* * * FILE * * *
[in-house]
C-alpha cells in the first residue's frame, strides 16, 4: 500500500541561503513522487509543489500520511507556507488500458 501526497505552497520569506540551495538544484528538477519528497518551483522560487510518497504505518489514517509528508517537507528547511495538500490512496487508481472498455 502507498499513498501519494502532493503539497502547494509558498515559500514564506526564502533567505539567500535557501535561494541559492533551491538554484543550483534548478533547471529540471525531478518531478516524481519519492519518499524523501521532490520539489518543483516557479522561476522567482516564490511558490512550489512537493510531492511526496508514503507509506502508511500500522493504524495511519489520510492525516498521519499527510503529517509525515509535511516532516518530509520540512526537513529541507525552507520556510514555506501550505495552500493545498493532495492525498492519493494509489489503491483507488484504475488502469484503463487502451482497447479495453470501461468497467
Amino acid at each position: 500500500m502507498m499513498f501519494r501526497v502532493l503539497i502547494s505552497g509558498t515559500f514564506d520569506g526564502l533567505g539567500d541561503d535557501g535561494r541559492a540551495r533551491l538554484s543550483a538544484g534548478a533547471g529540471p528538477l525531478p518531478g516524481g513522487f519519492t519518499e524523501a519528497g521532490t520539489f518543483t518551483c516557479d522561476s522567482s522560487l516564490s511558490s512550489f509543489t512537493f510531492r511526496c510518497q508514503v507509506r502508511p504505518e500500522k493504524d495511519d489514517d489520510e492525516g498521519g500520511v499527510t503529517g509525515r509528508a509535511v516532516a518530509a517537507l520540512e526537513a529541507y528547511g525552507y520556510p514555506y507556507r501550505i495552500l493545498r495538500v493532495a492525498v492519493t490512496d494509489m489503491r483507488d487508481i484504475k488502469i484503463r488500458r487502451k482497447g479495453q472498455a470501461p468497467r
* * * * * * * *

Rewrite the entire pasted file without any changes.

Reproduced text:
[in-house]
C-alpha cells in the first residue's frame, strides 16, 4: 500500500541561503513522487509543489500520511507556507488500458 501526497505552497520569506540551495538544484528538477519528497518551483522560487510518497504505518489514517509528508517537507528547511495538500490512496487508481472498455 502507498499513498501519494502532493503539497502547494509558498515559500514564506526564502533567505539567500535557501535561494541559492533551491538554484543550483534548478533547471529540471525531478518531478516524481519519492519518499524523501521532490520539489518543483516557479522561476522567482516564490511558490512550489512537493510531492511526496508514503507509506502508511500500522493504524495511519489520510492525516498521519499527510503529517509525515509535511516532516518530509520540512526537513529541507525552507520556510514555506501550505495552500493545498493532495492525498492519493494509489489503491483507488484504475488502469484503463487502451482497447479495453470501461468497467
Amino acid at each position: 500500500m502507498m499513498f501519494r501526497v502532493l503539497i502547494s505552497g509558498t515559500f514564506d520569506g526564502l533567505g539567500d541561503d535557501g535561494r541559492a540551495r533551491l538554484s543550483a538544484g534548478a533547471g529540471p528538477l525531478p518531478g516524481g513522487f519519492t519518499e524523501a519528497g521532490t520539489f518543483t518551483c516557479d522561476s522567482s522560487l516564490s511558490s512550489f509543489t512537493f510531492r511526496c510518497q508514503v507509506r502508511p504505518e500500522k493504524d495511519d489514517d489520510e492525516g498521519g500520511v499527510t503529517g509525515r509528508a509535511v516532516a518530509a517537507l520540512e526537513a529541507y528547511g525552507y520556510p514555506y507556507r501550505i495552500l493545498r495538500v493532495a492525498v492519493t490512496d494509489m489503491r483507488d487508481i484504475k488502469i484503463r488500458r487502451k482497447g479495453q472498455a470501461p468497467r